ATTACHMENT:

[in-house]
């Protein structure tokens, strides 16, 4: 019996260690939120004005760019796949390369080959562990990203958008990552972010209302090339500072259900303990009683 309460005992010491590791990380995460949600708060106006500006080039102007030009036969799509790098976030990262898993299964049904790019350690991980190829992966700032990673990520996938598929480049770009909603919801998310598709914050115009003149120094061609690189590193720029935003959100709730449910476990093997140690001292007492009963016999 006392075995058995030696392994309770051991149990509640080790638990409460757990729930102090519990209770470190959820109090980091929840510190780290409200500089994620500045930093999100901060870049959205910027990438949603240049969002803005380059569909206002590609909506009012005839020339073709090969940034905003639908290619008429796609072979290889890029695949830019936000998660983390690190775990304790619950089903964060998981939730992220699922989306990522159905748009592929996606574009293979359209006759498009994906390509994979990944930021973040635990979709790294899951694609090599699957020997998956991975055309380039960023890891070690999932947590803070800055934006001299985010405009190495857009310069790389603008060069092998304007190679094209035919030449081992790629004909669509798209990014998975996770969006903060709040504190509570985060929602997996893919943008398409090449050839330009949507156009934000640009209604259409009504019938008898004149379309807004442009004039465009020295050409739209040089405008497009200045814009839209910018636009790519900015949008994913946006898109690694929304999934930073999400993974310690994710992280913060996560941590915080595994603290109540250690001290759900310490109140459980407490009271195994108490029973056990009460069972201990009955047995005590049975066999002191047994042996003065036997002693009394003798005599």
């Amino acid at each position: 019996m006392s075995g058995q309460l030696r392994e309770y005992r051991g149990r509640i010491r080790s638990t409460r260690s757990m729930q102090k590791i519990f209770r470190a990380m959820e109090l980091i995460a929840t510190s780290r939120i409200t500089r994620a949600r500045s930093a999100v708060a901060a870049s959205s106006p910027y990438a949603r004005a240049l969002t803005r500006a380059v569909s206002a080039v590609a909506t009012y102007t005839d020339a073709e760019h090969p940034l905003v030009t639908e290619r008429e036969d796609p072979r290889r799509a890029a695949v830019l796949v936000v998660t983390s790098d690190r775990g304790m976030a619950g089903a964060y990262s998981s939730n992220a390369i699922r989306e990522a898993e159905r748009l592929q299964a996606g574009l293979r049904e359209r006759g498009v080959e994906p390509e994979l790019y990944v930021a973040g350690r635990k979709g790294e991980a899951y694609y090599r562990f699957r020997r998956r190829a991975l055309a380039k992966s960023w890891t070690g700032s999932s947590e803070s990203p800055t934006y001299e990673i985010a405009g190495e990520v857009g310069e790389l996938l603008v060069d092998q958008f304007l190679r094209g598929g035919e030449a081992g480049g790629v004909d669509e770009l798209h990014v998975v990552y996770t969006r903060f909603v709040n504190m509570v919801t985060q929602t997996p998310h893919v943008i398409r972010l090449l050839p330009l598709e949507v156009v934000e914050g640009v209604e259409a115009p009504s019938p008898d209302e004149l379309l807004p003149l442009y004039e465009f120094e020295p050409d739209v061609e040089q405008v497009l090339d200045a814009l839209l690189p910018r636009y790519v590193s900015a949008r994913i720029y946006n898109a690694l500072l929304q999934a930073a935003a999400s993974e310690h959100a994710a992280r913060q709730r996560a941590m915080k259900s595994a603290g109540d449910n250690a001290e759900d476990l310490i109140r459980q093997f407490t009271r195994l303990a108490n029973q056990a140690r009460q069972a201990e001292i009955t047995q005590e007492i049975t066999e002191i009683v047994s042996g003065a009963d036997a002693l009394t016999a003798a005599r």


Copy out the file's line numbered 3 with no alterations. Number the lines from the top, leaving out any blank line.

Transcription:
């Amino acid at each position: 019996m006392s075995g058995q309460l030696r392994e309770y005992r051991g149990r509640i010491r080790s638990t409460r260690s757990m729930q102090k590791i519990f209770r470190a990380m959820e109090l980091i995460a929840t510190s780290r939120i409200t500089r994620a949600r500045s930093a999100v708060a901060a870049s959205s106006p910027y990438a949603r004005a240049l969002t803005r500006a380059v569909s206002a080039v590609a909506t009012y102007t005839d020339a073709e760019h090969p940034l905003v030009t639908e290619r008429e036969d796609p072979r290889r799509a890029a695949v830019l796949v936000v998660t983390s790098d690190r775990g304790m976030a619950g089903a964060y990262s998981s939730n992220a390369i699922r989306e990522a898993e159905r748009l592929q299964a996606g574009l293979r049904e359209r006759g498009v080959e994906p390509e994979l790019y990944v930021a973040g350690r635990k979709g790294e991980a899951y694609y090599r562990f699957r020997r998956r190829a991975l055309a380039k992966s960023w890891t070690g700032s999932s947590e803070s990203p800055t934006y001299e990673i985010a405009g190495e990520v857009g310069e790389l996938l603008v060069d092998q958008f304007l190679r094209g598929g035919e030449a081992g480049g790629v004909d669509e770009l798209h990014v998975v990552y996770t969006r903060f909603v709040n504190m509570v919801t985060q929602t997996p998310h893919v943008i398409r972010l090449l050839p330009l598709e949507v156009v934000e914050g640009v209604e259409a115009p009504s019938p008898d209302e004149l379309l807004p003149l442009y004039e465009f120094e020295p050409d739209v061609e040089q405008v497009l090339d200045a814009l839209l690189p910018r636009y790519v590193s900015a949008r994913i720029y946006n898109a690694l500072l929304q999934a930073a935003a999400s993974e310690h959100a994710a992280r913060q709730r996560a941590m915080k259900s595994a603290g109540d449910n250690a001290e759900d476990l310490i109140r459980q093997f407490t009271r195994l303990a108490n029973q056990a140690r009460q069972a201990e001292i009955t047995q005590e007492i049975t066999e002191i009683v047994s042996g003065a009963d036997a002693l009394t016999a003798a005599r």